There’s a famous quote from Mother Theresa that hangs right at eye level on the wall in front of my desk. I think when I wrote it down I might have paraphrased it, but my version at least, reads as follows:
People are often unreasonable, irrational, and self centered.
Love them anyway.
If you are kind, people may accuse you of selfish, ulterior motives.
Be kind anyway.
What you spend years creating could be destroyed overnight.
If you find serenity and happiness, others may be jealous.
Be happy anyway.
It was never about them anyway.
This framework is how I endeavor to live my whole life. Kind, loving, creative, and happy, regardless of anything anyone else does in response. Because it’s not about them, it’s about me- my relationship with myself and with the divine. That’s all that really matters at the end of the day.
Now, there is a lot of criticism out there for this philosophy, particularly about the first line. As this month is arbitrarily the month of love, I figured I would expand on my ideas about this “choose love” philosophy a bit. (Ironically, as I type this, Spotify has shuffled to “Somebody to Love” by Queen. I kid you not.)
The main criticism of “always choosing love” is that it is naive to believe anything other than “love hurts.” And you know what? Sometimes you do get hurt. But it’s better than the alternative for three reasons.
First, if you lock your heart away you’ll lose it for certain. (I think that might be a line originally from Pirates of the Caribbean? But I love it so much that I’ve incorporated it fully into my own philosophy. Pirate till the end, I suppose.) This is a fairly obvious point. The only way to not choose love, is to choose not love. To choose to lock your heart away. And if you lock your heart away; if you bury it in a chest on an island where not even you can feel it because the pain of lost love is too much to bear, then you have lost your heart. And heartless is the last thing anyone should want to be.
But this actually goes deeper. Because, secondly, there’s a huge difference between naivety and conscious decision making, and the difference is “choose.” The verb in this phrase is not love. I’m not advocating that we all just try and love love love all the time, frolicking through a sunny field of roses and bubbles. That’s naivety. Believing that that is even a possibility is naivety. Because life is much harsher than that. As Wesley points out in The Princess Bride, “Life IS pain…Anyone who says differently is selling something.” But, maybe we need to continually sell ourselves on the redeeming parts of the world, like realtors pointing out only the good bones of a dilapidated house to potential buyers, which is effectively pointing out that they could choose to make the place better. Maybe we need to continually remind ourselves to choose love; to choose to make this place better.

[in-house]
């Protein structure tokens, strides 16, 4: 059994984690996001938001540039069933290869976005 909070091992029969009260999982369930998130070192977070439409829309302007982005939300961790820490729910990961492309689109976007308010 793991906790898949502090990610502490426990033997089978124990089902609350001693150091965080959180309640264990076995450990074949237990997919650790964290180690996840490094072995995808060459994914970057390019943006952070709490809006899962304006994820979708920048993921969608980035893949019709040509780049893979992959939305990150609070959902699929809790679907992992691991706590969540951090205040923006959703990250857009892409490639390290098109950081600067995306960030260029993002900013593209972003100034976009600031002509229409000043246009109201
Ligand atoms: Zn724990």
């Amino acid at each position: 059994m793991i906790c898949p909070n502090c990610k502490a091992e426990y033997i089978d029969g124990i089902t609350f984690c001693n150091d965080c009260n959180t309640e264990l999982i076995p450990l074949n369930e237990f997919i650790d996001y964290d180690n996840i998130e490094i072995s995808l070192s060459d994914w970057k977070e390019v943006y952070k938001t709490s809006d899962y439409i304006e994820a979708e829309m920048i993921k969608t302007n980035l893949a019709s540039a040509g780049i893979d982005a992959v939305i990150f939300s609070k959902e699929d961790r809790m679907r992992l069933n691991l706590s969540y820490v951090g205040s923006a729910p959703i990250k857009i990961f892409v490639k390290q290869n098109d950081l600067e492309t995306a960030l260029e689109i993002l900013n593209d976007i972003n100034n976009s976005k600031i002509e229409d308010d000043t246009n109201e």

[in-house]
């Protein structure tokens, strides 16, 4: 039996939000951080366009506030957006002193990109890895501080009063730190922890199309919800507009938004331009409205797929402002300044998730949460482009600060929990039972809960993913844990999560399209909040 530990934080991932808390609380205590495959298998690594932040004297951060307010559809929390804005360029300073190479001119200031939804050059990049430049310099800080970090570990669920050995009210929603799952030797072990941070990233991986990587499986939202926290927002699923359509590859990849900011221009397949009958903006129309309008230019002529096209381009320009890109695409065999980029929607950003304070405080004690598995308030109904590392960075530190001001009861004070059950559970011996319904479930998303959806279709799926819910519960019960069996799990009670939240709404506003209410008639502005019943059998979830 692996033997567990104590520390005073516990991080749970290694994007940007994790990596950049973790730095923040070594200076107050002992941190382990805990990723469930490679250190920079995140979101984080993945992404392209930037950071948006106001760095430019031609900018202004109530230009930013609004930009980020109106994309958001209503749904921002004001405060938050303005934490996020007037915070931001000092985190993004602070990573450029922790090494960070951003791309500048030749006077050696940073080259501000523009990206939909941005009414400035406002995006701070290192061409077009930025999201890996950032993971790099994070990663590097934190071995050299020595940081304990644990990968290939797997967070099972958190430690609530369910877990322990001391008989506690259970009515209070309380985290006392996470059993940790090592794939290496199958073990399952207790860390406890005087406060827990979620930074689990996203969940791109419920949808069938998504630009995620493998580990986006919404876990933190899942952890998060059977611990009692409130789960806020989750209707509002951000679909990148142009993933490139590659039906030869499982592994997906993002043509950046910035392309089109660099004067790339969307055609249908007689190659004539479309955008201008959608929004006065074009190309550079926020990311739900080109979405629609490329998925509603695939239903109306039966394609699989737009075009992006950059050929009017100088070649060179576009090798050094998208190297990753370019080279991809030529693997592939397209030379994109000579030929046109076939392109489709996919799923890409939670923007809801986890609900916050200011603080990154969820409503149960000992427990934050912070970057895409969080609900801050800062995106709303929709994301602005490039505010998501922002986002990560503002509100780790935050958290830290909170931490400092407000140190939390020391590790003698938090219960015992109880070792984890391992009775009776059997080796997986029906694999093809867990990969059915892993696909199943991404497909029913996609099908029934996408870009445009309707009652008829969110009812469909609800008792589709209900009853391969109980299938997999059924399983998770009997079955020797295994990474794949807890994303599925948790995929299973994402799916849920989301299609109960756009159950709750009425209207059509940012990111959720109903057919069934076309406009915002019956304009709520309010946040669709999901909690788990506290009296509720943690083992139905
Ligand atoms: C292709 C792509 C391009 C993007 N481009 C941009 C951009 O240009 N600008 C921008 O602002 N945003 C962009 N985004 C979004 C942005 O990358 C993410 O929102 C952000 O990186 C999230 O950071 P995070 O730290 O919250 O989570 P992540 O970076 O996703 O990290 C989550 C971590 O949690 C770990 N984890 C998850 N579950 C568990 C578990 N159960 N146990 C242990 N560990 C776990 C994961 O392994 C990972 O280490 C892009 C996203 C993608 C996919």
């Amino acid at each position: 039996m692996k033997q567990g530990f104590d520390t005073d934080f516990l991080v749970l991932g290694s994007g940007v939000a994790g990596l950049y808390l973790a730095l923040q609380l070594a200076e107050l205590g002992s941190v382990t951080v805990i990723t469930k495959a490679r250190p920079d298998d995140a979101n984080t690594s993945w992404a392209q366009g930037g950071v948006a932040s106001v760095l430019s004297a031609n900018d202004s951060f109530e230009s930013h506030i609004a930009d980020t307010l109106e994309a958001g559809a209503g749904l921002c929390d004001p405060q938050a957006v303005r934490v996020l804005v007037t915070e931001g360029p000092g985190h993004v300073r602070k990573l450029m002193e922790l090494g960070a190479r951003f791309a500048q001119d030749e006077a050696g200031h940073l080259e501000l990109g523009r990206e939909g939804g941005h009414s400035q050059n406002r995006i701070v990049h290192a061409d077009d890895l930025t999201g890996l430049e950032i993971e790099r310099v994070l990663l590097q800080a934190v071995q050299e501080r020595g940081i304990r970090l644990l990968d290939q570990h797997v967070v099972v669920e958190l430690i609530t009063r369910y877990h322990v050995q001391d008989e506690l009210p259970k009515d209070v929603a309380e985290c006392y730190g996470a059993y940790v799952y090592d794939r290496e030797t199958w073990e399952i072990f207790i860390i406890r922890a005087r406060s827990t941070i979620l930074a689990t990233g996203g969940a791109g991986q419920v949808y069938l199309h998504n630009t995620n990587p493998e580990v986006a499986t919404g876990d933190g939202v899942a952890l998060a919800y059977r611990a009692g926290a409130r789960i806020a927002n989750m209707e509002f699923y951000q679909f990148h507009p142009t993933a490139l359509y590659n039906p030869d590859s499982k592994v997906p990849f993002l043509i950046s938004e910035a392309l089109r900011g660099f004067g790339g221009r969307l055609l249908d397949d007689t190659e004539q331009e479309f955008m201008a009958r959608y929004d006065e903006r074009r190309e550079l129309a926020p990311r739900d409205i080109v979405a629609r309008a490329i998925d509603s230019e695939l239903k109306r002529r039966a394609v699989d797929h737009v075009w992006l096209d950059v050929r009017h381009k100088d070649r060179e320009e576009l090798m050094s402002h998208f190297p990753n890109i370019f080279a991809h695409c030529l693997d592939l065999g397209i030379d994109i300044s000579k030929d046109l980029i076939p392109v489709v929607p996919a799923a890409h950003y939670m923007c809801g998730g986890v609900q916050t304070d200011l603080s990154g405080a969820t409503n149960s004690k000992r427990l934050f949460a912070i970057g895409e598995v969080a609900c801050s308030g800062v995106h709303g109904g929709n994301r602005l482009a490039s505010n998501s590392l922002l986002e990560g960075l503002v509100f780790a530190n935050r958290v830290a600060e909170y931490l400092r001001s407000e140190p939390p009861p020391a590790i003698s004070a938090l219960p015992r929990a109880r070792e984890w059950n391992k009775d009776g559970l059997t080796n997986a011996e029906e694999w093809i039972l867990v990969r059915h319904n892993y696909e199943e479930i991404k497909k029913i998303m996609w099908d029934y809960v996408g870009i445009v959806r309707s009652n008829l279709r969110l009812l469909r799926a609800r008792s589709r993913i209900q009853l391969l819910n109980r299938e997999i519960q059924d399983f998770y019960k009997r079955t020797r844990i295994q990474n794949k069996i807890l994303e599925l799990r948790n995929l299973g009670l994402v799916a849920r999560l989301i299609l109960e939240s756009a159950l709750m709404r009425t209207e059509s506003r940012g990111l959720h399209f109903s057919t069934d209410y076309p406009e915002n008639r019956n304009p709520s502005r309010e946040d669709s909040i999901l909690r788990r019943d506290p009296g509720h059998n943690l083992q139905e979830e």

The keyword is choose though. When you choose love, it is an inherent recognition that there are other options out there, and they are not as worth choosing. You could choose the easy way. You could choose to lock your heart away, to always choose the fast and cheap and mindless thing that “feels good” in the moment. You could choose that. We all could. Just as in the archetypal hero’s myth, the knight could choose to cower in his hut, and hope that the dragon gets bored and moves on and doesn’t destroy the village. We could all choose the effortless.
But, the thing is, the meaning is in the effort. Realistically, the dragon is definitely destroying the village unless someone stops it. And so if you stay in your hut, you will almost certainly be destroyed. But the knight who choses to turn and face the dragon, knowing full well that he very probably might be destroyed in the attempt, recognizes that at least there is nobility in the attempt. And at best, you actually slay the dragon and keep it from destroying the entire village. That’s what makes you a hero, because the meaning of life is in the attempt to fully live.